excuse for the length of this report. Had I had a victory to record a few lines would have been sufficient, but when one in unfortunate his report becomes an explanation.
I inclose Lieutenant Metcalf's report to me. I lost 3 guns of my 4, 2 caissons, and 2 limbers.
L. L. LANGDON,
Captain, First Artillery, Commanding Battery M.
Lieutenant R. M. HALL,
Acting Assistant Adjutant-General.
Numbers 14. Report of Lieutenant John R. Myrick, Battery E, Third U. S. Artillery, of engagement at Olustee.
HILTON HEAD, S. C., February 24, 1864.
SIR: I have the honor to report to the general commanding that, pursuant to directions received from Captain John Hamilton, Third U. S. Artillery, as he was about leaving the field near Olustee, on the 20th instant, wounded, I endeavored (Lieutenant Eddy and Dodge, Third Rhode Island Heavy Artillery, having left the field, wounded) to withdraw the four pieces of Light Company E, Third U. S. Artillery, which had been placed on the left and in advance of Captain Elder's battery of the First U. S. Artillery. I succeeded in getting two pieces with caissons to the rear (some of the horses of the remaining two pieces were already lying dead in harness), and as soon as cut loose the limbers were brought near their pieces, but to no purpose, as from the well-directed fire of the enemy, which was concentrated upon us (the Eighth U. S. Colored, which was the only regiment near the battery, having withdrawn), horses, drivers, and cannoneers fell either dead or wounded in one pile across the trails of the pieces. I received at the same time a wound in my foot, my horse wounded five times and left upon the field.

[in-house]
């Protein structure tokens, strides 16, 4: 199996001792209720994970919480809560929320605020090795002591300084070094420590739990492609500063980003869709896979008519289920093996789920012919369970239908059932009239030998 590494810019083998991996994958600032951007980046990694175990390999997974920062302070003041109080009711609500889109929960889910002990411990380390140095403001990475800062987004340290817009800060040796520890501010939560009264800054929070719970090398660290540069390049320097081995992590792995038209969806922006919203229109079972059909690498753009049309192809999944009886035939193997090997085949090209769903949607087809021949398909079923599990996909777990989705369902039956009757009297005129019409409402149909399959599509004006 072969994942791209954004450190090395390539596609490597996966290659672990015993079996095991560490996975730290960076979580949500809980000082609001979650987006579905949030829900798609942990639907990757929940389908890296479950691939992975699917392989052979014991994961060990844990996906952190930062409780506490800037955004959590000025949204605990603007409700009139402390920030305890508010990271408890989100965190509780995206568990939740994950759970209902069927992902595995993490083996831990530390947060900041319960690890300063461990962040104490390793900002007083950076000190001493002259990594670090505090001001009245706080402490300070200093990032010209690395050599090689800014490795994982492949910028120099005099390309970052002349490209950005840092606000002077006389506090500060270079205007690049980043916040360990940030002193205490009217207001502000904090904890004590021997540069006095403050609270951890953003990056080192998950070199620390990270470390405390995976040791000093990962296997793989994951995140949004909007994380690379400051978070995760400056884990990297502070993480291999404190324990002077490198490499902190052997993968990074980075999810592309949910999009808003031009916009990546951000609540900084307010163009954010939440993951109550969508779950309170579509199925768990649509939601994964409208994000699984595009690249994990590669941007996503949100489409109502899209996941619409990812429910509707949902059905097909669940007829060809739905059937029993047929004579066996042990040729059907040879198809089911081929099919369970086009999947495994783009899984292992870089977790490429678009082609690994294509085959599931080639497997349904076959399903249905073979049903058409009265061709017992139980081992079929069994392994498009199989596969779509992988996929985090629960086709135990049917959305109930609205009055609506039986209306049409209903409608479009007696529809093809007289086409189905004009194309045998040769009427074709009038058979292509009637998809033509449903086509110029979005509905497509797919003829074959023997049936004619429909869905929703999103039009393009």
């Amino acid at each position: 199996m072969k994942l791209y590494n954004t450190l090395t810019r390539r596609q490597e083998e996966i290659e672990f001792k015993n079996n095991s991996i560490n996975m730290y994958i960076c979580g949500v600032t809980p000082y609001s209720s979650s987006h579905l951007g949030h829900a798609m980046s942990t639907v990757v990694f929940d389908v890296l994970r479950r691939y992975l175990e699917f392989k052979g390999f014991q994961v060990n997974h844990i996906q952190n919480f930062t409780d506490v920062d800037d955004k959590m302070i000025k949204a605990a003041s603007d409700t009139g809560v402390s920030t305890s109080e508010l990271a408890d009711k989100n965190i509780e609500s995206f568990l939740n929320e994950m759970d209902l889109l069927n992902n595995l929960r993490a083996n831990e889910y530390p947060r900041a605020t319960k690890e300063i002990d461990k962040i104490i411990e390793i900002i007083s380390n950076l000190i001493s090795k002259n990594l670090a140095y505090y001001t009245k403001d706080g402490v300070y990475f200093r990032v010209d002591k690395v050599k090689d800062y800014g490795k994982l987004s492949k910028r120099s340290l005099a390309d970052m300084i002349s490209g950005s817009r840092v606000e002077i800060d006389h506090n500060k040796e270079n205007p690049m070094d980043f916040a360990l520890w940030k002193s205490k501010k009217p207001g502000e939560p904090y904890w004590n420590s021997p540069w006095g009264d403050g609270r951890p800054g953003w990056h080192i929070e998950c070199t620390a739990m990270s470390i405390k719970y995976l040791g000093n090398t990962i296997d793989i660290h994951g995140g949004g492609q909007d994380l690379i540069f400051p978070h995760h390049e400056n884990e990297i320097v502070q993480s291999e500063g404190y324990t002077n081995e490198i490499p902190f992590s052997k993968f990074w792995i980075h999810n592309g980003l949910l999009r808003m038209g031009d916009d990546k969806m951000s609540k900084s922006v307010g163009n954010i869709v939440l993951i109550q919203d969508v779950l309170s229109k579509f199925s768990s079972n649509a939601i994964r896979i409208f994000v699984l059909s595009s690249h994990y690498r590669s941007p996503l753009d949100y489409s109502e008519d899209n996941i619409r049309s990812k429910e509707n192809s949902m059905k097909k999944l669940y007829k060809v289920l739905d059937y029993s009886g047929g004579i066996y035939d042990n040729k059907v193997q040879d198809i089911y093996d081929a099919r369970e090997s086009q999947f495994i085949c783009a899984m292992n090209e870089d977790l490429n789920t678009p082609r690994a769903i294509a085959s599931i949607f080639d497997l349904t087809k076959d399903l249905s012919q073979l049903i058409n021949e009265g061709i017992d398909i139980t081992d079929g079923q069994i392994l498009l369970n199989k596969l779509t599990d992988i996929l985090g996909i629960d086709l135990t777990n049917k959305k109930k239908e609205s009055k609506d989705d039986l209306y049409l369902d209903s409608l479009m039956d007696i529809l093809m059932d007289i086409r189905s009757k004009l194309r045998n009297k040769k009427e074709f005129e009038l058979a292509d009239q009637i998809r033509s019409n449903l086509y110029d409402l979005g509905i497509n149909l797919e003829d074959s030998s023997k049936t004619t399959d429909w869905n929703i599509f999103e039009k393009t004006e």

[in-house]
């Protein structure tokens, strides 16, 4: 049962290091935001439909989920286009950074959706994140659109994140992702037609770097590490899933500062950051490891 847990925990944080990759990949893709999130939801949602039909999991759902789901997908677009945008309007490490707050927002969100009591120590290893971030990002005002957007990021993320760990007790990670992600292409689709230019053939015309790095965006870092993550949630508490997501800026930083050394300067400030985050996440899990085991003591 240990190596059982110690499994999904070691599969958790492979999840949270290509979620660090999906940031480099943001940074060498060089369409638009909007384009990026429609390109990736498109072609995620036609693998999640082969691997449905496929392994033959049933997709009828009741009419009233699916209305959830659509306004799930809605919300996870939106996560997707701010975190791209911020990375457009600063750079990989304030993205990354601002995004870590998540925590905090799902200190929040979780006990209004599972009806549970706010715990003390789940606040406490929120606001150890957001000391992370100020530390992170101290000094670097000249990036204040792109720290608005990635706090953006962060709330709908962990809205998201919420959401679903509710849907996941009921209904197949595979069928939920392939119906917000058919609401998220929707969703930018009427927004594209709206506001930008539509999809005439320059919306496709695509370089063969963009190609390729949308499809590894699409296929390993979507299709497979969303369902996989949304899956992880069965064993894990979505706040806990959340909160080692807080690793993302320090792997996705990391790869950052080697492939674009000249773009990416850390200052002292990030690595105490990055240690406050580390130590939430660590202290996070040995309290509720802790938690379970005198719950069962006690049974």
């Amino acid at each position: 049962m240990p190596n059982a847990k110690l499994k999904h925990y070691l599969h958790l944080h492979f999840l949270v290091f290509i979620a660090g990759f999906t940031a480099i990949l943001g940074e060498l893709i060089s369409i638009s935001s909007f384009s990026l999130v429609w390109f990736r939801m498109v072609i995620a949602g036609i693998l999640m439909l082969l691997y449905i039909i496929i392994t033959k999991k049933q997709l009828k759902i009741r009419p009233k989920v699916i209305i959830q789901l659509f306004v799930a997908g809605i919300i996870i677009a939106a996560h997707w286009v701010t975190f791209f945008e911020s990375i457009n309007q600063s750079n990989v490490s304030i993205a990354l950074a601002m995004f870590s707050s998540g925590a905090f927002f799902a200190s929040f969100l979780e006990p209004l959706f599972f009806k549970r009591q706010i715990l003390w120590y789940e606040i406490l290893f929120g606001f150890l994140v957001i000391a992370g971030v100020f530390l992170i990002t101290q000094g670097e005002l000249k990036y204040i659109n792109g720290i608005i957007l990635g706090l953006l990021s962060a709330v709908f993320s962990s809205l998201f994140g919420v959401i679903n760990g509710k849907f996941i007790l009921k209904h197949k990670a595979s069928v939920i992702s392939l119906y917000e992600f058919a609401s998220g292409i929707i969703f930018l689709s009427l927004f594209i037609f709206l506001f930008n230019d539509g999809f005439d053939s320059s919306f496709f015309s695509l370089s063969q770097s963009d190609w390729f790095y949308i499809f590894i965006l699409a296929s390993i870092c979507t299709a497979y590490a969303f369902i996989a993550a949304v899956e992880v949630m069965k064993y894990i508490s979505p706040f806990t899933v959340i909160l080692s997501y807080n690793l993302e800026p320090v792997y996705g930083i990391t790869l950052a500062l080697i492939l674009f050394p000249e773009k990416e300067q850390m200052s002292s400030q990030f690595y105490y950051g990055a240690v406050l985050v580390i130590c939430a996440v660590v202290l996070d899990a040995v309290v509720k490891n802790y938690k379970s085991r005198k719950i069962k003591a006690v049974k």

I would here call the attention of the commanding general to the behavior of Corpl. A. Barnard, who, after gallantly fighting his piece, fell dead while endeavoring to get it away.
Finding the horses and men belonging to the two pieces either killed or wounded, I withdrew from the position myself, the whole line at the time retiring, the Eighth U. S. Colored having previously done so, and Elder's battery, as well as Colonel Henry's regiment, in the act. I am confident that had I old mn in the place of the attached Enfans Perdus (who took the opportunity to go to the rear when the first two pieces were sent off) I could have got the pieces away. I can pay no higher tribute of praise to those old soldiers of the battery than to say that they stood by me in my endeavors to save the guns until they were either killed or wounded. When I retired I found Elder's battery had occupied a new position, and the remaining section of Light Company E, Third U. S. Artillery, under Lieutenant Irwin, Third Rhode Island Volunteer Heavy Artillery, attached for duty, who was fighting it nobly, on Elder's left. I changed the position of the section to the right flank to avoid a marsh in rear